Two episodes from the last century require particular attention – the Winter War of 1939-1940, and the Soviet reacquisition of chunks of Eastern Europe prior to Barbarossa.

    The cause (and, in this case, not just the pretext!) of the Winter War was Stalin’s desire to secure the safety of Leningrad by a little “borders adjustment.” As a parallel, imagine that, say, New York or Chicago lies within artillery range of Cuba… Now, Moscow offered swaths of grade-A frozen wastes in exchange for a minor retraction of the (massively fortified) Finish borders in the vicinity of Leningrad. Finland, at the time fairly fascistic like the rest of Eastern Europe, refused. Stalin invaded, took what he wanted at the price of unbelievable casualties, and – critically – left Finland alone. No regime change, no nothing. The Finns realized that, to some extent, they had been let off the hook, and pursued of a weird policy of benevolent hostility during the siege of Leningrad. For example, the Finnish shelling of Leningrad was so half-hearted, that AFAIR Hitler had to reprimand Helsinki. The Russians did not forget this kind gesture, and let Finland off the hook for a second time after the war. Russo-Finnish relations have been relatively decent ever since.

    Regarding the reacquisition of the Baltic States, Poland, Galicia and Bessarabia, I think Mr. Margolis sums things up rather nicely in saying: “Stalin restored his nation to its pre-war 1914 borders, killing millions in the process.” Was that not what Lincoln did? The parallel is not perfect, but I think it suffices to make the point.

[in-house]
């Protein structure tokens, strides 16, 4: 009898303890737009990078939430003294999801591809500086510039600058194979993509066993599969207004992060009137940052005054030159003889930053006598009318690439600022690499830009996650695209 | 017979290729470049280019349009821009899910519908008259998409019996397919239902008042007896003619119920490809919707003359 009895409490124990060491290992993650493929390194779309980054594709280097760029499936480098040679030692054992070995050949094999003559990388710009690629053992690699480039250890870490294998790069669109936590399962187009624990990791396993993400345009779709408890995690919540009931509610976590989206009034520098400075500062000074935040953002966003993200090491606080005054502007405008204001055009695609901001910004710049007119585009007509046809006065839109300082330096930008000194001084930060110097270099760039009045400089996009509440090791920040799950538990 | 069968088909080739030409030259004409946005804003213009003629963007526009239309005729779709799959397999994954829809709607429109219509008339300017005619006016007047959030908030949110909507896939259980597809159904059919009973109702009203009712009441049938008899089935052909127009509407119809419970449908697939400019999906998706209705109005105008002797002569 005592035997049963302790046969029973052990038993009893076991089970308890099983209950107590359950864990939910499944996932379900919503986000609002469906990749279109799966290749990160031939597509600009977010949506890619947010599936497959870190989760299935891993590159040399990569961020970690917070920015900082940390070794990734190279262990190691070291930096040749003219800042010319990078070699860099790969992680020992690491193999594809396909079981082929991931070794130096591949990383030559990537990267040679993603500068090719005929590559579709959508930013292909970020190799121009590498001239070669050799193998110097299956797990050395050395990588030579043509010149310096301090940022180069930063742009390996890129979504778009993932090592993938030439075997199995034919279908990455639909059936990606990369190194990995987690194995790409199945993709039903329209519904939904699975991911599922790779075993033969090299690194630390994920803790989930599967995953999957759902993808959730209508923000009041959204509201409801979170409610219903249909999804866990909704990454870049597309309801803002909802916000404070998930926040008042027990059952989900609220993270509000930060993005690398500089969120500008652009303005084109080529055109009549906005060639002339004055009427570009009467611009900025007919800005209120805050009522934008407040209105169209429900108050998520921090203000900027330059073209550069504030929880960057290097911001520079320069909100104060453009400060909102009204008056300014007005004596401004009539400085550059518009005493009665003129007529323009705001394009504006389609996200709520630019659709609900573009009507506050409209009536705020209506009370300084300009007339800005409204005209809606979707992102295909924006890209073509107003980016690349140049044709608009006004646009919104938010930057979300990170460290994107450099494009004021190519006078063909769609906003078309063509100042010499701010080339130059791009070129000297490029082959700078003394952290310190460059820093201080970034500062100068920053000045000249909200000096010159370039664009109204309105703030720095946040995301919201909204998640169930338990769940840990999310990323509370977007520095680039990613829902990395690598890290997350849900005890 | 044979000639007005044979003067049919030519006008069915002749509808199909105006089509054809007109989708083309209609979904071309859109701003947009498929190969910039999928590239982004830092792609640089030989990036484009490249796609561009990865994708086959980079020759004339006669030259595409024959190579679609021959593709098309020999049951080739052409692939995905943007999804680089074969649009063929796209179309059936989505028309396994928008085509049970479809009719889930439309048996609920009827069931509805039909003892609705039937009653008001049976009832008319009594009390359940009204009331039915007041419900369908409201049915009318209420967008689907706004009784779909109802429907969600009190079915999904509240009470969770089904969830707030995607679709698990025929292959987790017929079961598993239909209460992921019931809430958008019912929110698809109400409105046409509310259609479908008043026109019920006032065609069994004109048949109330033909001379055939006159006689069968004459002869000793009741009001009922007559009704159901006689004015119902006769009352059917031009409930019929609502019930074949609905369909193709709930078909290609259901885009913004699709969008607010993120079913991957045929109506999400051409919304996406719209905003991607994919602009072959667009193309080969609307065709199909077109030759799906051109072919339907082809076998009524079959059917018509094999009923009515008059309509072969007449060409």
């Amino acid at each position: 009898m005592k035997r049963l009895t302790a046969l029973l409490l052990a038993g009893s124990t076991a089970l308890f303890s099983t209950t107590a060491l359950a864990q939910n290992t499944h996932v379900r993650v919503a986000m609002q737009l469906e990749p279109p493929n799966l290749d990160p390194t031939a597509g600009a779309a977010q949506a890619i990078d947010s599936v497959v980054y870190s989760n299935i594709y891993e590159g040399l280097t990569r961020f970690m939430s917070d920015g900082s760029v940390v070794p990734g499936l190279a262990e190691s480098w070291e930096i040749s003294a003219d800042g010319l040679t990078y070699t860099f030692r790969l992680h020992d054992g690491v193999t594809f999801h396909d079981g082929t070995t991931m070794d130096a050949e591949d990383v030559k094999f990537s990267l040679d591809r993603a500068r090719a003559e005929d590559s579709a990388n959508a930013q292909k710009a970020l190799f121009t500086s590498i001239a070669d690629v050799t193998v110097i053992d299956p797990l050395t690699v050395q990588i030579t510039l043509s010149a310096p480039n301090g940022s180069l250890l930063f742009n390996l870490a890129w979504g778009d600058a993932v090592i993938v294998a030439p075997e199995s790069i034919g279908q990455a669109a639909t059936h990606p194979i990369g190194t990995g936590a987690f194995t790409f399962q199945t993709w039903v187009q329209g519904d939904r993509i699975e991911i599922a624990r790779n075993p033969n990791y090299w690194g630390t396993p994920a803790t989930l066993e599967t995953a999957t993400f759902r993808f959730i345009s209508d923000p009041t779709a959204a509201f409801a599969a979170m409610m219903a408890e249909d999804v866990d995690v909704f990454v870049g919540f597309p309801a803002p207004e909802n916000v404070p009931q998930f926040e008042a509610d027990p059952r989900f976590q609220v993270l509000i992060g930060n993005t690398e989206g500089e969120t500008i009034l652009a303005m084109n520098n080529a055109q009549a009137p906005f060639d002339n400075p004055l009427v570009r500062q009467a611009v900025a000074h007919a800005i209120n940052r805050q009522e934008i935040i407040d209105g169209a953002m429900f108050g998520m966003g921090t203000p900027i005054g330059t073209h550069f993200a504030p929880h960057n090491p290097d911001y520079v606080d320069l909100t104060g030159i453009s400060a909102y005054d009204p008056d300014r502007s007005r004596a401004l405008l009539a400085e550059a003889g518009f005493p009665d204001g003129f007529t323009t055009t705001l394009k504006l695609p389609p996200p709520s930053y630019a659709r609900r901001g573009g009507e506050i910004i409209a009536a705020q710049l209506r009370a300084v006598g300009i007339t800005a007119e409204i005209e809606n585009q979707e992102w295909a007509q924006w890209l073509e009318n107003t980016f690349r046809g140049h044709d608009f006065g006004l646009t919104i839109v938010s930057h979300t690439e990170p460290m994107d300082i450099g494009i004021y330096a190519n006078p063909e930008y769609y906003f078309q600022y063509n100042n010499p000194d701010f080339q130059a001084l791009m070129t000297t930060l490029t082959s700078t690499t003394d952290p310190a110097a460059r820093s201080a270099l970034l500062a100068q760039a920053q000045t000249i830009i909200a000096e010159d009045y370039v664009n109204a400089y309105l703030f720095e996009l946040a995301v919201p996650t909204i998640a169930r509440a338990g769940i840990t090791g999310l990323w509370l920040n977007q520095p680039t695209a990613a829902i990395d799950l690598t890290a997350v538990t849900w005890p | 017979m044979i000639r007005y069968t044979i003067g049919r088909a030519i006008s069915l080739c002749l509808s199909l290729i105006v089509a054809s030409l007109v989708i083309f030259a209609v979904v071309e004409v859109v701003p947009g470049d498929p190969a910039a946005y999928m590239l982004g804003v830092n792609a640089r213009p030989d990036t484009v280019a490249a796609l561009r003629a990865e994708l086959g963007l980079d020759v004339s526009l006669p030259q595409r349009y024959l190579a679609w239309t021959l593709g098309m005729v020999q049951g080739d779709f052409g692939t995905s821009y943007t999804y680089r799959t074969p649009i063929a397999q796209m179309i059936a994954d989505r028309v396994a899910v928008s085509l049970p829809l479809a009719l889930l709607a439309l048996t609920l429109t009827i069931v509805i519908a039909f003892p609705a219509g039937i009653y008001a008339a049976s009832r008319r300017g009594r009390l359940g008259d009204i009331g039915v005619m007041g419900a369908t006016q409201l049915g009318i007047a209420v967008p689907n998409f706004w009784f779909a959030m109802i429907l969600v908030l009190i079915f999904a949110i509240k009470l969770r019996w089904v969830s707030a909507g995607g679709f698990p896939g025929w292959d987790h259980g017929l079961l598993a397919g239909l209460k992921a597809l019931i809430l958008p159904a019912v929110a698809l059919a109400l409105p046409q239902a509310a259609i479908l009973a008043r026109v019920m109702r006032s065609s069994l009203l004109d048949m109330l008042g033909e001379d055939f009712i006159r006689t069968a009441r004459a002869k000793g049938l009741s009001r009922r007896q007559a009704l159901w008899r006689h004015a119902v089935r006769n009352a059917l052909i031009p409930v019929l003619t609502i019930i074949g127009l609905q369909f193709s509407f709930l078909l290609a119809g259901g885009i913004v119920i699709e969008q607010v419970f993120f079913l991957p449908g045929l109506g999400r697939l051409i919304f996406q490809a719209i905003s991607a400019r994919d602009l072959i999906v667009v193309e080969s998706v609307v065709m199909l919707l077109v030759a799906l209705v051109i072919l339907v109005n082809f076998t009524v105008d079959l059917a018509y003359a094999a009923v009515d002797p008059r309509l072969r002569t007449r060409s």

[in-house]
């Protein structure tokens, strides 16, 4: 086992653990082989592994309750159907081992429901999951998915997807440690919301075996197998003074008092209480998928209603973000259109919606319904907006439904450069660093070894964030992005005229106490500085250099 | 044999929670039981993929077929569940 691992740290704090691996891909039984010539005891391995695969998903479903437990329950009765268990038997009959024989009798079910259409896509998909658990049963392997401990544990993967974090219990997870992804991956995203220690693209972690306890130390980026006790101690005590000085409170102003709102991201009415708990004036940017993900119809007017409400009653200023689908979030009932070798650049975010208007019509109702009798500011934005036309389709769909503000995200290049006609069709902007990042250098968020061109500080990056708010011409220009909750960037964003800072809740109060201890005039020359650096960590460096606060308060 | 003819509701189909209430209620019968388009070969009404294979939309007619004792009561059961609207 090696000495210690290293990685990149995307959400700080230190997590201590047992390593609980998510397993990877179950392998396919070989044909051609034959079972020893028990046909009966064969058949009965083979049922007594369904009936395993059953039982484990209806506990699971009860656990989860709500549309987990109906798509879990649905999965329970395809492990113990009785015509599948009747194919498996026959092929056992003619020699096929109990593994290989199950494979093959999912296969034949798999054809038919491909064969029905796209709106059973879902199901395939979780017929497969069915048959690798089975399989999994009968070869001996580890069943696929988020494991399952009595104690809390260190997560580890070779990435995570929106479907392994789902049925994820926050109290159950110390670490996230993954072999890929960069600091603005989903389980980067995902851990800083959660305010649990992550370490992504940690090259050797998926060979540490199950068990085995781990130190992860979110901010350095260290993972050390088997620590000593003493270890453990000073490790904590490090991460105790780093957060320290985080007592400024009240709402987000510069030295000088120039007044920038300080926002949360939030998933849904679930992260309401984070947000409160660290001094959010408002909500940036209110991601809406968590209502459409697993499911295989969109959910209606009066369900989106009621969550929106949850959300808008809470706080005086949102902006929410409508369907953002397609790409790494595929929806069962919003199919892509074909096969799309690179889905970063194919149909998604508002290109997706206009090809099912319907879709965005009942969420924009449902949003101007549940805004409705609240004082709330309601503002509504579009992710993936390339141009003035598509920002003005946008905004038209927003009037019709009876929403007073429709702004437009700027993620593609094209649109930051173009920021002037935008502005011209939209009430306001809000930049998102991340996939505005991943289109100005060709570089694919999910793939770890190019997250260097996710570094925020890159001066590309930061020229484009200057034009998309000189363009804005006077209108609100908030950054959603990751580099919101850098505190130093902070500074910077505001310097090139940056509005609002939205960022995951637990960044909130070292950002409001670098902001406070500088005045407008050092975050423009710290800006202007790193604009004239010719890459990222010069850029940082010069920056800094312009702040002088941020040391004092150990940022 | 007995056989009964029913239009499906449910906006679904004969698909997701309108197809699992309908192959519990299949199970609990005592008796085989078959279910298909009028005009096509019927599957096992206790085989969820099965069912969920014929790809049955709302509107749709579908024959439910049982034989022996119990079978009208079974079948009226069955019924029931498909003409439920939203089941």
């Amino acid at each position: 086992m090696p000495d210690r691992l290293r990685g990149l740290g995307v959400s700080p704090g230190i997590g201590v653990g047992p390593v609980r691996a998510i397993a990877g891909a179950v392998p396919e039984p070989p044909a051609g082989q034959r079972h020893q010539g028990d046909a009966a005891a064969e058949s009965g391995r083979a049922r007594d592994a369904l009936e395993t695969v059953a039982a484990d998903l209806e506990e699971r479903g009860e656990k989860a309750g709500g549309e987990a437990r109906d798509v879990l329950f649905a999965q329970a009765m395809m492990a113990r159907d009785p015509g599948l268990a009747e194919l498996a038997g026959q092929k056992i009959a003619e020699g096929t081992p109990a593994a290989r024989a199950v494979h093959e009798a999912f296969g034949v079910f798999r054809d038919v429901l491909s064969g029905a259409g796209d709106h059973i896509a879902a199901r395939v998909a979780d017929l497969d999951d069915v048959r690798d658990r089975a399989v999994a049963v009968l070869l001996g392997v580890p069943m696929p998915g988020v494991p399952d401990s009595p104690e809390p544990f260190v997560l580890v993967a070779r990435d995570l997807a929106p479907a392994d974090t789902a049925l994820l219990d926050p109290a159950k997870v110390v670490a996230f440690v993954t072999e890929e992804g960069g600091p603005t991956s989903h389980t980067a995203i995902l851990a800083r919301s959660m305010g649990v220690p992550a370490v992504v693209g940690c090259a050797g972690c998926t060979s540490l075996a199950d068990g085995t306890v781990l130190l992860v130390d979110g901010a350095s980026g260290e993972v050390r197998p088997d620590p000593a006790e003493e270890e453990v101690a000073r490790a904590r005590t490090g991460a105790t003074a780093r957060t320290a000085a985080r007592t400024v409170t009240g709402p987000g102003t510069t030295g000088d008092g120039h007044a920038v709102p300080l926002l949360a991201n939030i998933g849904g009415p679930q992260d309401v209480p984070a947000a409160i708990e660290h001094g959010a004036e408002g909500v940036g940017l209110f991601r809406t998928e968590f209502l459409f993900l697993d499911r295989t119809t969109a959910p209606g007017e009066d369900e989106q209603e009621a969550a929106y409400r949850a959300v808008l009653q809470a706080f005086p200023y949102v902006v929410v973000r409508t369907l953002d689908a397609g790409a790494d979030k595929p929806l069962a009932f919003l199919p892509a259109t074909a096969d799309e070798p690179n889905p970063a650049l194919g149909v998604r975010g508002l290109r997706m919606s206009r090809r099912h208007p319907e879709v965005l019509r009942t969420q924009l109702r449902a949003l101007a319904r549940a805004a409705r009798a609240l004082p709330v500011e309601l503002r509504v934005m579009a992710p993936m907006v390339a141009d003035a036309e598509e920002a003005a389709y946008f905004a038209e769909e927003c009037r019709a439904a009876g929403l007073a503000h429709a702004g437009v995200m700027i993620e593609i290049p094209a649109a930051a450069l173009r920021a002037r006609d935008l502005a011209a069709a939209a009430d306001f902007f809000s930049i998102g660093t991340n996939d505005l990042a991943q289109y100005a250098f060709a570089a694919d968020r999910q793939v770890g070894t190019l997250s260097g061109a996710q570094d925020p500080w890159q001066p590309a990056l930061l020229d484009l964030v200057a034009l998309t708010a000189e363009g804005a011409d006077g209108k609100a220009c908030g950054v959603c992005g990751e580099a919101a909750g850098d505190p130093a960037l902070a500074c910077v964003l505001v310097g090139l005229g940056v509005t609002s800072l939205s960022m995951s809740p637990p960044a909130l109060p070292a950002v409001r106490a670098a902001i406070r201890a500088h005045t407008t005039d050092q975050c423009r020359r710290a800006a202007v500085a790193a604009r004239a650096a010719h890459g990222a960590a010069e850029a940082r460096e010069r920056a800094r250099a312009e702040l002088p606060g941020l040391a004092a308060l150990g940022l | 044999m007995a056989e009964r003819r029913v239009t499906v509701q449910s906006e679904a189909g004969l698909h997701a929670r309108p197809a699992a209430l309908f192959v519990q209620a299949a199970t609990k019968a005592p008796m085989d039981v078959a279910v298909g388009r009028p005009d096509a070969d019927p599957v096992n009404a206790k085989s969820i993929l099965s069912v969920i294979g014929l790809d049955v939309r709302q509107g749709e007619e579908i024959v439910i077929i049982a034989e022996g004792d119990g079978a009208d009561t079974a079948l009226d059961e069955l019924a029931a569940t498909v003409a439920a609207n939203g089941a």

One last remark: When the “Big Three” cut up Europe like a birthday cake at Yalta, Stalin frankly admitted that he just wanted a “buffer zone” in Eastern Europe. It is useful to recall that one of Stalin’s main contentions with Trotsky was the issue of expansionism – Stalin wanted to fortify and develop Russia, while Trotsky wanted to ravage Europe like some kind of a 20th century Genghis Khan. Stalin was fundamentally defensive-minded (though he was also a thug and did not hesitate to take what he could take). One excellent illustration of Stalin’s good faith in making the Yalta agreement can be found in the post-WW2 Greek civil war. Moscow agreed to leave Greece in the Anglo-American sphere of influence. So when the Greek communists, who were very popular (having resisted the Nazi occupation) and very strong (with half a decade’s worth of experience in guerrilla fighting) rebelled, Stalin simply cut them off, and allowed the Anglo-American-backed forces to assert control.